At the same time, Tashkent has been seen to be attempting to mend ties with Tajikistan and Kyrgyzstan. To their Tajik counterparts’ surprise, the state-owned Uzbek Airlines is planning to resume Tashkent-Dushanbe-Tashkent flights on March 29 (coincidentally, the day of the presidential elections), after they were halted almost a quarter of a century ago. Moreover, Uzbekistan resumed delivering natural gas on the eve of January 2015 to the other poor, “rogue” state – Kyrgyzstan – after an almost nine-month suspension. Neither Tajikistan nor Kyrgyzstan buckled to Uzbekistan’s pressure to shelve their hydropower plans, so Karimov appears to be opting to appease them.
Russia, meanwhile, will have to set aside its hopes of bringing Uzbekistan under its umbrella, so long as Karimov keeps his post. After all, Karimov has been unequivocal: Uzbekistan would “never” join USSR-like unions, an interesting choice of adverb for someone whose term in office is supposed to expire in just three months. On top of this, Tashkent has unilaterally withdrawn from the Moscow-dominated Collective Security Treaty Organization [CSTO].
Yet the Kremlin wrote off almost a billion dollars of Uzbek debt ahead of the parliamentary elections last December. Given Russia’s plunging economy as a result of falling oil prices coupled with Western sanctions, the write-off hints that Moscow is keen to stay friendly with the man in Tashkent.
Further West, European Union officials have not only dropped the arms embargo and visa bans on Uzbek officials, imposed after the Andijan massacre in 2005, but have also officially hosted Karimov as head of state on several occasions. Karimov was re-elected as president again just two years after the Andijan tragedy, and the EU apparently failed to detect violations of Uzbek law or to read the numerous reports on rampant human rights violations and suppressions of freedom of speech.
Across the Atlantic, Washington recently announced that it was in the process of delivering to Uzbekistan more than 300 armored vehicles worth millions of dollars. While earlier reports suggested the NATO-led ISAF coalition would be providing Uzbekistan with used non-lethal military equipment and vehicles, Deputy Assistant Secretary of State for Central Asia Daniel Rosenblum says the vehicles in question were not used in Afghanistan, and Uzbekistan is paying for their delivery.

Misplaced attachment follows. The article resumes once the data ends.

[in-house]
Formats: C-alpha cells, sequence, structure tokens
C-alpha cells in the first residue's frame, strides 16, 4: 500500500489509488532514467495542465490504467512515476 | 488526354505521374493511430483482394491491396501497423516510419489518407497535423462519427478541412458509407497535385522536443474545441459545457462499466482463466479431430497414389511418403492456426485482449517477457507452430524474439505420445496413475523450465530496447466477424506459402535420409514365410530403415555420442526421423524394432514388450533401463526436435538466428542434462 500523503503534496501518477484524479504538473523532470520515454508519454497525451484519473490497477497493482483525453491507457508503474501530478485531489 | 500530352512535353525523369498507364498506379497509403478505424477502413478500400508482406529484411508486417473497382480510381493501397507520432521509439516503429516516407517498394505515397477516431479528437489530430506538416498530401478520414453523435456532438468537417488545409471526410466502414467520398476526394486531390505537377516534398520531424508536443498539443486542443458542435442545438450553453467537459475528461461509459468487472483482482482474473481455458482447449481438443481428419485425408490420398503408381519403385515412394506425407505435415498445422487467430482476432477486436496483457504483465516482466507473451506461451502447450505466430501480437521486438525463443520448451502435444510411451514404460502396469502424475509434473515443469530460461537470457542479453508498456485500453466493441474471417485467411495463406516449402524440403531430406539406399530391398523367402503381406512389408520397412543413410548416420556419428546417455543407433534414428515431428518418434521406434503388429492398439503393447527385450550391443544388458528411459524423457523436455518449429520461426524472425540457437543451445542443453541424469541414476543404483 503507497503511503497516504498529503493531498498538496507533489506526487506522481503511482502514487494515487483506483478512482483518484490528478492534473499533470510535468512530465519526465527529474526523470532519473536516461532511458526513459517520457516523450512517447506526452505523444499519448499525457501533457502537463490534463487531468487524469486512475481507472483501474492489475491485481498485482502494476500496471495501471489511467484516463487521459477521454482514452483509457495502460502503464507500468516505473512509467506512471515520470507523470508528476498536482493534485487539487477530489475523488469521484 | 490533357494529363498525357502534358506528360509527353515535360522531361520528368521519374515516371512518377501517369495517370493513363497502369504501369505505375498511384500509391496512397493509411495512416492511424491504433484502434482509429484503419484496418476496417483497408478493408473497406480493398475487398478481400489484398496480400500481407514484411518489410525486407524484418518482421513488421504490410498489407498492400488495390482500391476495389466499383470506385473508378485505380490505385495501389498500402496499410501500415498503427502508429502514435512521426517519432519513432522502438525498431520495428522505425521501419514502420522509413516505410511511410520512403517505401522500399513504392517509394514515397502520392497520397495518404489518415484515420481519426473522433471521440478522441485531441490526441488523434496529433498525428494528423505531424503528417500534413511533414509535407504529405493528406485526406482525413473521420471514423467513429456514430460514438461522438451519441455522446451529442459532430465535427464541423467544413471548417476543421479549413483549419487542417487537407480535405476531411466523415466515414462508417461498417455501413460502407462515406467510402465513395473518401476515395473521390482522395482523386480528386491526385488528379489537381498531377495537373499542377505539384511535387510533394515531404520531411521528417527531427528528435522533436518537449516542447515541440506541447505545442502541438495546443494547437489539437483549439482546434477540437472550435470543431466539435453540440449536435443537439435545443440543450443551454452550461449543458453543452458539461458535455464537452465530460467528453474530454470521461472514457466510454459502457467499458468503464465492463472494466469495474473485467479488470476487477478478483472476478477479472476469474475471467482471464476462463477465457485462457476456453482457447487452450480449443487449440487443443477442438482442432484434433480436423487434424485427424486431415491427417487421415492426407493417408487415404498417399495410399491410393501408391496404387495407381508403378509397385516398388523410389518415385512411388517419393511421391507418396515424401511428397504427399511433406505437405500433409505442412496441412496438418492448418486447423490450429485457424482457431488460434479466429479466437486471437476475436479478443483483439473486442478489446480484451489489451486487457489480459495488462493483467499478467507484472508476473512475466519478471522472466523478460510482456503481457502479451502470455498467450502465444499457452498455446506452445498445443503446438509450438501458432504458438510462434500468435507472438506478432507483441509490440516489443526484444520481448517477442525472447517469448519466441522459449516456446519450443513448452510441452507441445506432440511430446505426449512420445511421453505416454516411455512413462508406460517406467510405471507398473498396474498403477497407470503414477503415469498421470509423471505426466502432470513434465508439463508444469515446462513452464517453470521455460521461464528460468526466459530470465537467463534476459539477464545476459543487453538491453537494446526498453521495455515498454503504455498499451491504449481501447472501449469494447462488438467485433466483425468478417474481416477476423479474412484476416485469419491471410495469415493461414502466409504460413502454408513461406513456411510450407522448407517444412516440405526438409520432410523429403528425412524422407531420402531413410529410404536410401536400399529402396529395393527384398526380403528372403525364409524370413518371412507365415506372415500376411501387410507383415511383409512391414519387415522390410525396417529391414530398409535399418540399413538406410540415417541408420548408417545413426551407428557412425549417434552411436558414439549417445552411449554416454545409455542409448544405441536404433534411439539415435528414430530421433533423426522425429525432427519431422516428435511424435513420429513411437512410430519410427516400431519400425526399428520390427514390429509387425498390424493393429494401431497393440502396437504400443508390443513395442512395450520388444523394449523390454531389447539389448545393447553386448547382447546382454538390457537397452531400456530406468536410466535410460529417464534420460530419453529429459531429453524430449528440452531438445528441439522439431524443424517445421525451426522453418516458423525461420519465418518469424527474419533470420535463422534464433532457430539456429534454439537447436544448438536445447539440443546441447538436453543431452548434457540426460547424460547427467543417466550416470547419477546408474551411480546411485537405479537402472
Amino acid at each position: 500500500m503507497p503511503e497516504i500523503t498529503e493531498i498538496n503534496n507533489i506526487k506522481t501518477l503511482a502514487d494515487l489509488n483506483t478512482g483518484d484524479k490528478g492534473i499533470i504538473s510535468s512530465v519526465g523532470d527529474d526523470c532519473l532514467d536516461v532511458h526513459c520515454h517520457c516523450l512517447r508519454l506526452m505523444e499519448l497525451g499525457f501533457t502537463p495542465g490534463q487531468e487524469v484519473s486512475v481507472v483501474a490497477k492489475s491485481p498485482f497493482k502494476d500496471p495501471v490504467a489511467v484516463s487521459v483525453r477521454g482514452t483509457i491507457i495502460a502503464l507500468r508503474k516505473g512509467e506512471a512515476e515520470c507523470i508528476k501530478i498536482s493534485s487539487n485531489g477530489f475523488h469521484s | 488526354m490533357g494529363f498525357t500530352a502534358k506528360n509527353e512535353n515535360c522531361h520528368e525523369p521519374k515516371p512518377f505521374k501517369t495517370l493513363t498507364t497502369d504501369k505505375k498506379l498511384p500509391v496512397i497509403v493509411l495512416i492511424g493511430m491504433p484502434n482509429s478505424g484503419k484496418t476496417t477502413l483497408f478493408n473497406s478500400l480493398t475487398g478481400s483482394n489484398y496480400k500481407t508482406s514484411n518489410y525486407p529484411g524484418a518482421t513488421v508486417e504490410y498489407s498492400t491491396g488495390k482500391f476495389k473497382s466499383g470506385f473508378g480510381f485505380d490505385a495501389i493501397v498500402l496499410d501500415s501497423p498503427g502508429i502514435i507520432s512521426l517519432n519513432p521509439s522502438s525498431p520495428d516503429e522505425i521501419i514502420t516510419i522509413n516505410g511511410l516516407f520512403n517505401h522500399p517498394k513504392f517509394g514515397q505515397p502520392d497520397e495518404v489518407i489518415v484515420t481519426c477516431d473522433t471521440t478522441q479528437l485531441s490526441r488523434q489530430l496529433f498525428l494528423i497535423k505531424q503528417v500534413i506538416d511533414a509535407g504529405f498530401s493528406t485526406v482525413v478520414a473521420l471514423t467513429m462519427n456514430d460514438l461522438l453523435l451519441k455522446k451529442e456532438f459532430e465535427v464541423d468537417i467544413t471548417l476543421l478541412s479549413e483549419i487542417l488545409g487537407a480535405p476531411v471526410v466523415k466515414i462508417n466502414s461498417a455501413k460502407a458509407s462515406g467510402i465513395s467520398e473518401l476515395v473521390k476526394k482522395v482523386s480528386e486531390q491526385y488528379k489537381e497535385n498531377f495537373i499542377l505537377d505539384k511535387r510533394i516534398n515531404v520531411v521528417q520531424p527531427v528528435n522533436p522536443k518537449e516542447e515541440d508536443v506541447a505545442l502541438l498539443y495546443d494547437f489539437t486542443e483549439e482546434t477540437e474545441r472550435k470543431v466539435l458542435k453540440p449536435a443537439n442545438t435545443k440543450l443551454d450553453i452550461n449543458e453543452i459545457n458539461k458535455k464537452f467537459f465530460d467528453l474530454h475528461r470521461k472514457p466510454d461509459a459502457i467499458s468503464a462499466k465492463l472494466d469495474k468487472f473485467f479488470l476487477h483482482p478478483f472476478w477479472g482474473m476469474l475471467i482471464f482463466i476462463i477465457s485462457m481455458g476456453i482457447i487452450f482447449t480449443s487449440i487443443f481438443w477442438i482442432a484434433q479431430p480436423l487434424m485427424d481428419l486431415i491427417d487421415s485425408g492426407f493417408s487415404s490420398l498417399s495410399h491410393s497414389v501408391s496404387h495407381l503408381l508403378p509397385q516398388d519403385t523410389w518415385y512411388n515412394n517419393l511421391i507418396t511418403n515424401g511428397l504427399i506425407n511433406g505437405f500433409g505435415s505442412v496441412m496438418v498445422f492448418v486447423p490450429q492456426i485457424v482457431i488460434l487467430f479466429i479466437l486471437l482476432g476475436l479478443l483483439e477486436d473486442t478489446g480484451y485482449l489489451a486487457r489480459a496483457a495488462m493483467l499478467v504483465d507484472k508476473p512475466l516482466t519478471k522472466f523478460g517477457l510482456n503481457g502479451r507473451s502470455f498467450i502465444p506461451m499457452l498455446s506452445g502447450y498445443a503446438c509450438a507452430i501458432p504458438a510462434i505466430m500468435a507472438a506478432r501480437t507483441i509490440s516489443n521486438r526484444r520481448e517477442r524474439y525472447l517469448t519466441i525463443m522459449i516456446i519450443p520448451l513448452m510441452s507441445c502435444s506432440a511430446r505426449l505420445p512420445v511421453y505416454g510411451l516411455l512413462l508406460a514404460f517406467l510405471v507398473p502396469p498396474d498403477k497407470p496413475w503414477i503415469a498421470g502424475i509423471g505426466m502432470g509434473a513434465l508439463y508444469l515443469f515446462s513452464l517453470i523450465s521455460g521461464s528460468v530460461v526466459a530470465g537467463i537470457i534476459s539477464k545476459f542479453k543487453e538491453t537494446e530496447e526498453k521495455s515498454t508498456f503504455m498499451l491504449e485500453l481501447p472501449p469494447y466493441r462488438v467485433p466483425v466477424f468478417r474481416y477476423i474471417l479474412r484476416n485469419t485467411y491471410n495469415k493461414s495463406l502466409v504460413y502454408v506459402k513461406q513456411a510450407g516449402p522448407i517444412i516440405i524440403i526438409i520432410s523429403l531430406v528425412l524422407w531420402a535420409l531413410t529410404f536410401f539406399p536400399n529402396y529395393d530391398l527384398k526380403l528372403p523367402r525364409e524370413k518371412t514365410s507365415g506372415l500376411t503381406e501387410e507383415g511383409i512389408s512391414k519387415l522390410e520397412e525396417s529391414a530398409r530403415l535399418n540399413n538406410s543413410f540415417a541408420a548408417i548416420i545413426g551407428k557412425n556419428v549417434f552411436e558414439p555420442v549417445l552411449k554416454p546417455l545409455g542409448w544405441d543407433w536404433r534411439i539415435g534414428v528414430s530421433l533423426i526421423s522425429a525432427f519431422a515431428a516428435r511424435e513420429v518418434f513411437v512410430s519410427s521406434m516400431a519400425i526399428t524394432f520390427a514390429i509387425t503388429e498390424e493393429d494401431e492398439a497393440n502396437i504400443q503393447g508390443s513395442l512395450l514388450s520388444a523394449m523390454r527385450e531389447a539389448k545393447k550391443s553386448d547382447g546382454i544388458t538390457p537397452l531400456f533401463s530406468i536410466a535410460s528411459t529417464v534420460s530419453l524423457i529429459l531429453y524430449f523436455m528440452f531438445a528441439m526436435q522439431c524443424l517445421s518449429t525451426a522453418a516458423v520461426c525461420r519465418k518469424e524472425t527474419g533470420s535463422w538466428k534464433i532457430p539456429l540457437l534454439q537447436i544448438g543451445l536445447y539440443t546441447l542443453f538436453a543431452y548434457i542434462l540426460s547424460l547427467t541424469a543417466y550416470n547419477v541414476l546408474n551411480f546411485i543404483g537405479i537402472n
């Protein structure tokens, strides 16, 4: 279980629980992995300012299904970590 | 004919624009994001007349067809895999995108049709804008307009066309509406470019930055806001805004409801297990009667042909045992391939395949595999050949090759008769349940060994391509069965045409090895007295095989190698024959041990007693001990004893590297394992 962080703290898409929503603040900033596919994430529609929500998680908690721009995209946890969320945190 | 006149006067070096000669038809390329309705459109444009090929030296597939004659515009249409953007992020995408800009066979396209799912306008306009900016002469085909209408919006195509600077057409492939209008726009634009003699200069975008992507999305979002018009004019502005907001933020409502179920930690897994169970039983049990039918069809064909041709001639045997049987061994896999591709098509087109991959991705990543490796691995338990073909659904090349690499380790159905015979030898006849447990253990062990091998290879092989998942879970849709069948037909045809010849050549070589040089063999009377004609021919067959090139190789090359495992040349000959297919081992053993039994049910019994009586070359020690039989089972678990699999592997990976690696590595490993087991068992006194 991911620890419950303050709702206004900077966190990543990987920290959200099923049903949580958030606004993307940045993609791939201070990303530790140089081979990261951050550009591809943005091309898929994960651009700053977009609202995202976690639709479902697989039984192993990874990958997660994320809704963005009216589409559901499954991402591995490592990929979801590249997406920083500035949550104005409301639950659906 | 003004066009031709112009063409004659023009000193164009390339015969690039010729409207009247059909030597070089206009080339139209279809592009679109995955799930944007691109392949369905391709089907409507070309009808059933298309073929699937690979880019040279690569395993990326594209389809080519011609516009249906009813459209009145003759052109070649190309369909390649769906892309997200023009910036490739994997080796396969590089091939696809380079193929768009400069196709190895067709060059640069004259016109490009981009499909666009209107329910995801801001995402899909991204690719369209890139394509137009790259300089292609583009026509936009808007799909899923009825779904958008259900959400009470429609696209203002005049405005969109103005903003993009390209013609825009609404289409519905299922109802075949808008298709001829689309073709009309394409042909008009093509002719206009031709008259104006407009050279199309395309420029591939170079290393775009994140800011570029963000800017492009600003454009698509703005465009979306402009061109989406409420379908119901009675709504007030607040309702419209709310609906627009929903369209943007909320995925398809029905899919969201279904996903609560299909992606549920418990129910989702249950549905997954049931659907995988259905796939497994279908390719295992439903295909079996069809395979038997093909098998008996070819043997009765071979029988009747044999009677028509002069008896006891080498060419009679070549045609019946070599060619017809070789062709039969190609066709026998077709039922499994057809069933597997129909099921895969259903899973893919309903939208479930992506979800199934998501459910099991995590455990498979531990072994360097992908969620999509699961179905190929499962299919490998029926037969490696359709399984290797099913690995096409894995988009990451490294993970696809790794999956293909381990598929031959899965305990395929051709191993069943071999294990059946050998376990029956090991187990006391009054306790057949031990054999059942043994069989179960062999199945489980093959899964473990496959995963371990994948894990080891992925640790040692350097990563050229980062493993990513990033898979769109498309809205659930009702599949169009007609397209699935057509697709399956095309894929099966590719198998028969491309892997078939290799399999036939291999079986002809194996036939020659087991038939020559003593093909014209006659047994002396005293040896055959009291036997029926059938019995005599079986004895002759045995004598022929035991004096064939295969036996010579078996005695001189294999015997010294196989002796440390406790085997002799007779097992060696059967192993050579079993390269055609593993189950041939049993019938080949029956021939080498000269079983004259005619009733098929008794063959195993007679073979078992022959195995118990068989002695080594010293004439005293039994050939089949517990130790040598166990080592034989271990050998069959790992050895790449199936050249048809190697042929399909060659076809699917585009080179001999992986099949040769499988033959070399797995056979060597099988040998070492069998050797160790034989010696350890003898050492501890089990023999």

Uzbekistan is the only country in Central Asia to enjoy such gifts under the Excess Defence Articles program. Coupled with an apparent lack of direct need for these mine-resistant vehicles, the assistance lends credence to the theory that Washington, too, is satisfied for Karimov to remain in office beyond March 2015.
The reality is that Islam Karimov’s nomination very likely equals his re-election. Although Muhammad Salih, an exiled opponent and erstwhile presidential hopeful, disputes the outcome of the first presidential election in the early 1990s, Karimov easily won all subsequent polls utilizing a range of political and other means to overpower his opponents. This time around, with trouble in the Middle East, plunging oil prices, a struggling Russian economy, the NATO/ISAF troops withdrawal from restive Afghanistan, and IMF and World Bank forecasts of financial challenges, conditions both at home and abroad are such that Karimov’s clear violation of his country’s constitution will most likely go remarked.
True, the Office for Democratic Institutions and Human Rights (ODIHR) has consistently cited the lack of competition, abuse of power, and obvious inconsistencies with Uzbek legislation during various elections past. However, the reports of foreign observers have changed nothing. After all, no report is strong enough to contend with the remarkable compatibility over a quarter of a century between the “popular vote” and the plans of the powers that be.
Elmurad Kasym is an independent analyst and commentator on political, social and religious affairs in Central Asia. He holds a master’s degree from the Korbel School of International Studies at University of Denver (Colorado, USA).